Doctor of Education (EdD)
Educational Administration and Higher Education
First Committee Member
Number of Pages
The purpose of this study was to examine if there was a difference in the use of cultural coping strategies between involuntary minority and non-minority chairpersons employed at doctoral, degree-granting universities in the American Southwest. The study also examined to what degree John Ogbu's cultural coping strategies were used by the university administrators. Furthermore, the perceptions of the chairpersons with regard to their selection as a chairperson, satisfaction with the chairperson position, and future administrative plans were also determined; A 54-item questionnaire was self-administered by 119 department chairpersons located in 64 universities in the seven Southwestern states of Arizona, California, Colorado, Nevada, New Mexico, Texas, and Utah. The instrument was designed to measure if chairpersons use Ogbu's cultural coping strategies which comprise the eight adaptive types he classified as assimilators, emissaries, alternators, reaffiliated, ivy-leaguers, regulars, ambivalents, and encapsulated; T-test scores were utilized at the.05 level to determine statistical significance. The t-scores indicated that part of Ogbu's concept (emissaries, reaffiliated, ivy-leaguers, and regulars adaptive types) was statistically significant at the.05 confidence interval. The t-test scores of the assimilators, alternators, ambivalents, and encapsulated adaptive types were statistically insignificant at the.05 confidence level. The means ranged from a 13.7 to 24.9 and indicated the degree of utilization of cultural coping strategies; Approximately two thirds (61.1%) of non-minority and 69.3% of involuntary minority chairs agreed that they were selected to the chairperson position because they were fully qualified and not because of their ethnic status. The majority (72.2%) of involuntary minority and of non-minority (64.8%) chairs felt the chairperson position provided excellent administrative experience, but only 35% of involuntary minority and 29% of the non-minority chairs plan to pursue higher level administrative positions. The majority of the chairs (67.7% non-minority and 75.4% involuntary minority) replied that they had a high level of satisfaction with the university department chair position. Based on the analysis, five recommendations for further study were suggested.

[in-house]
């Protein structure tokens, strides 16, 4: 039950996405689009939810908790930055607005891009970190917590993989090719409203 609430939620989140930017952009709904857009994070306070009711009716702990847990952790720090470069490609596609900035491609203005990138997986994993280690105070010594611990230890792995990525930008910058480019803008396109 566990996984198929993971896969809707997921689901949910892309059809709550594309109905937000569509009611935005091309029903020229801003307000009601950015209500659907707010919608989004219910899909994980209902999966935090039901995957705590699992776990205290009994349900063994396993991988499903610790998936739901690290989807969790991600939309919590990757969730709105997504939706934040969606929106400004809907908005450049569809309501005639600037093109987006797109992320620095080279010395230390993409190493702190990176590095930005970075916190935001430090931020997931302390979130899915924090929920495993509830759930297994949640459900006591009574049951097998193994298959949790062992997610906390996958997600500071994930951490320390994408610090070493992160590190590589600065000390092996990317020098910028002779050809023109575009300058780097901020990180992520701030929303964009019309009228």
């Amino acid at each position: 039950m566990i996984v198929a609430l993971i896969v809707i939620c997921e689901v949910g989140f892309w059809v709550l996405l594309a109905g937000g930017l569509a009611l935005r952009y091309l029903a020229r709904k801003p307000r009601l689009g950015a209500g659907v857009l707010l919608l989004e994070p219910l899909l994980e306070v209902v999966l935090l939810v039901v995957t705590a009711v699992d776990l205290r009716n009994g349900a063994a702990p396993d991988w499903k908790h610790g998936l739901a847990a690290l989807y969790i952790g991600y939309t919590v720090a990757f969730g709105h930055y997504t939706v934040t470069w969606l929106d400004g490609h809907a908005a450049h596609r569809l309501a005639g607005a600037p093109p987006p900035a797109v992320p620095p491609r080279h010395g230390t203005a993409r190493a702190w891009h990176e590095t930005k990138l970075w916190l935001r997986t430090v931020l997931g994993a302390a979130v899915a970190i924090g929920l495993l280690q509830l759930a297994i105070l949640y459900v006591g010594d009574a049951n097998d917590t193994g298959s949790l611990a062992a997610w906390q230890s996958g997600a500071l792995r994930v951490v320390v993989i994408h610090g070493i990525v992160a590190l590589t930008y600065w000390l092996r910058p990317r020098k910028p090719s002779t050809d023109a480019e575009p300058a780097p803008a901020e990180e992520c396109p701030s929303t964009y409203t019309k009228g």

Coping; Cultural; Involuntary; Level; Minority; Strategies; University
School management and organization; Education, Higher; Education, bilingual
University of Nevada, Las Vegas
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Vigil, Paul James, "Cultural coping strategies of involuntary minority and non-minority chairpersons at the university level" (1993). UNLV Retrospective Theses & Dissertations. 2979.